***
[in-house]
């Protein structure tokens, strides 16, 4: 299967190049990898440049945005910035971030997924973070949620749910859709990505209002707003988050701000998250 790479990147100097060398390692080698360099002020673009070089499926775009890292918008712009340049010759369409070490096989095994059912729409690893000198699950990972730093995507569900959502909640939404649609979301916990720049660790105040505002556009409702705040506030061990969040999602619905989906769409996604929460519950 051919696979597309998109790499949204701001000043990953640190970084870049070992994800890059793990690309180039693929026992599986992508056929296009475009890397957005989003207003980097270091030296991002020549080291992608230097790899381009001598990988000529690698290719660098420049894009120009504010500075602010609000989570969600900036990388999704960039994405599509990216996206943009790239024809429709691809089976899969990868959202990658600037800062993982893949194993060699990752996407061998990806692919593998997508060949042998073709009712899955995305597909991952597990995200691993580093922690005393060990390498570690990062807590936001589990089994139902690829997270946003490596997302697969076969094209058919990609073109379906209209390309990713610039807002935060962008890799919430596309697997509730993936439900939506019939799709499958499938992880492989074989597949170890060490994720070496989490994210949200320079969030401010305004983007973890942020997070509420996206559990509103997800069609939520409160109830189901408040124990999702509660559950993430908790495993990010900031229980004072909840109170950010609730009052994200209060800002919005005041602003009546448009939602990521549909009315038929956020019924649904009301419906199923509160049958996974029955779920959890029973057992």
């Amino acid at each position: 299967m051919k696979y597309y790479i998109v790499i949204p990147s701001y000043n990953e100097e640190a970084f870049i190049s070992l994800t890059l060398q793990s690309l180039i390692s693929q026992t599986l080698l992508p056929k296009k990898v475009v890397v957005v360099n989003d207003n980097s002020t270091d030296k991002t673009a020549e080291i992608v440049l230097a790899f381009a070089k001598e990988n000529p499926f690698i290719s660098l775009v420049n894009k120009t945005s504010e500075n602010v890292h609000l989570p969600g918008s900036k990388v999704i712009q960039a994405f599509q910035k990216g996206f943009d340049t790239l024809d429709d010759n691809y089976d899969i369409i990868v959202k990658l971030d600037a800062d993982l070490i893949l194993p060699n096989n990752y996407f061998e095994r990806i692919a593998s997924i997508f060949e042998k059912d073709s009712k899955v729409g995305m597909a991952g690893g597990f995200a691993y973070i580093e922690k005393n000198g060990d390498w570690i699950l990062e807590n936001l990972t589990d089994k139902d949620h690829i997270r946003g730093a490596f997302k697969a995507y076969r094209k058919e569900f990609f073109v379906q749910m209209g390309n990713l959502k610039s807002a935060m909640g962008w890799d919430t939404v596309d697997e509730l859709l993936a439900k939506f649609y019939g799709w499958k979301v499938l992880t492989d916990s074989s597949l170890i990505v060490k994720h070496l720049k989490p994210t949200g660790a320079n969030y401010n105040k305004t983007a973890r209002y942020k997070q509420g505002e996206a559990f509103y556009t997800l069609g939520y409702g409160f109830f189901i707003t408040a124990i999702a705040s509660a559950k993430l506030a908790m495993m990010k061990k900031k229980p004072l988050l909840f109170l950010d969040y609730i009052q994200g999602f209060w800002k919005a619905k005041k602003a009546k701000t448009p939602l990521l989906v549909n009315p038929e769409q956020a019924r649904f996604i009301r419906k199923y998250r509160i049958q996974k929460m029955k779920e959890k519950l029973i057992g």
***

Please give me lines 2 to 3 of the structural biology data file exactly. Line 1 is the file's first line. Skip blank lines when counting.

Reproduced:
């Protein structure tokens, strides 16, 4: 299967190049990898440049945005910035971030997924973070949620749910859709990505209002707003988050701000998250 790479990147100097060398390692080698360099002020673009070089499926775009890292918008712009340049010759369409070490096989095994059912729409690893000198699950990972730093995507569900959502909640939404649609979301916990720049660790105040505002556009409702705040506030061990969040999602619905989906769409996604929460519950 051919696979597309998109790499949204701001000043990953640190970084870049070992994800890059793990690309180039693929026992599986992508056929296009475009890397957005989003207003980097270091030296991002020549080291992608230097790899381009001598990988000529690698290719660098420049894009120009504010500075602010609000989570969600900036990388999704960039994405599509990216996206943009790239024809429709691809089976899969990868959202990658600037800062993982893949194993060699990752996407061998990806692919593998997508060949042998073709009712899955995305597909991952597990995200691993580093922690005393060990390498570690990062807590936001589990089994139902690829997270946003490596997302697969076969094209058919990609073109379906209209390309990713610039807002935060962008890799919430596309697997509730993936439900939506019939799709499958499938992880492989074989597949170890060490994720070496989490994210949200320079969030401010305004983007973890942020997070509420996206559990509103997800069609939520409160109830189901408040124990999702509660559950993430908790495993990010900031229980004072909840109170950010609730009052994200209060800002919005005041602003009546448009939602990521549909009315038929956020019924649904009301419906199923509160049958996974029955779920959890029973057992």
């Amino acid at each position: 299967m051919k696979y597309y790479i998109v790499i949204p990147s701001y000043n990953e100097e640190a970084f870049i190049s070992l994800t890059l060398q793990s690309l180039i390692s693929q026992t599986l080698l992508p056929k296009k990898v475009v890397v957005v360099n989003d207003n980097s002020t270091d030296k991002t673009a020549e080291i992608v440049l230097a790899f381009a070089k001598e990988n000529p499926f690698i290719s660098l775009v420049n894009k120009t945005s504010e500075n602010v890292h609000l989570p969600g918008s900036k990388v999704i712009q960039a994405f599509q910035k990216g996206f943009d340049t790239l024809d429709d010759n691809y089976d899969i369409i990868v959202k990658l971030d600037a800062d993982l070490i893949l194993p060699n096989n990752y996407f061998e095994r990806i692919a593998s997924i997508f060949e042998k059912d073709s009712k899955v729409g995305m597909a991952g690893g597990f995200a691993y973070i580093e922690k005393n000198g060990d390498w570690i699950l990062e807590n936001l990972t589990d089994k139902d949620h690829i997270r946003g730093a490596f997302k697969a995507y076969r094209k058919e569900f990609f073109v379906q749910m209209g390309n990713l959502k610039s807002a935060m909640g962008w890799d919430t939404v596309d697997e509730l859709l993936a439900k939506f649609y019939g799709w499958k979301v499938l992880t492989d916990s074989s597949l170890i990505v060490k994720h070496l720049k989490p994210t949200g660790a320079n969030y401010n105040k305004t983007a973890r209002y942020k997070q509420g505002e996206a559990f509103y556009t997800l069609g939520y409702g409160f109830f189901i707003t408040a124990i999702a705040s509660a559950k993430l506030a908790m495993m990010k061990k900031k229980p004072l988050l909840f109170l950010d969040y609730i009052q994200g999602f209060w800002k919005a619905k005041k602003a009546k701000t448009p939602l990521l989906v549909n009315p038929e769409q956020a019924r649904f996604i009301r419906k199923y998250r509160i049958q996974k929460m029955k779920e959890k519950l029973i057992g």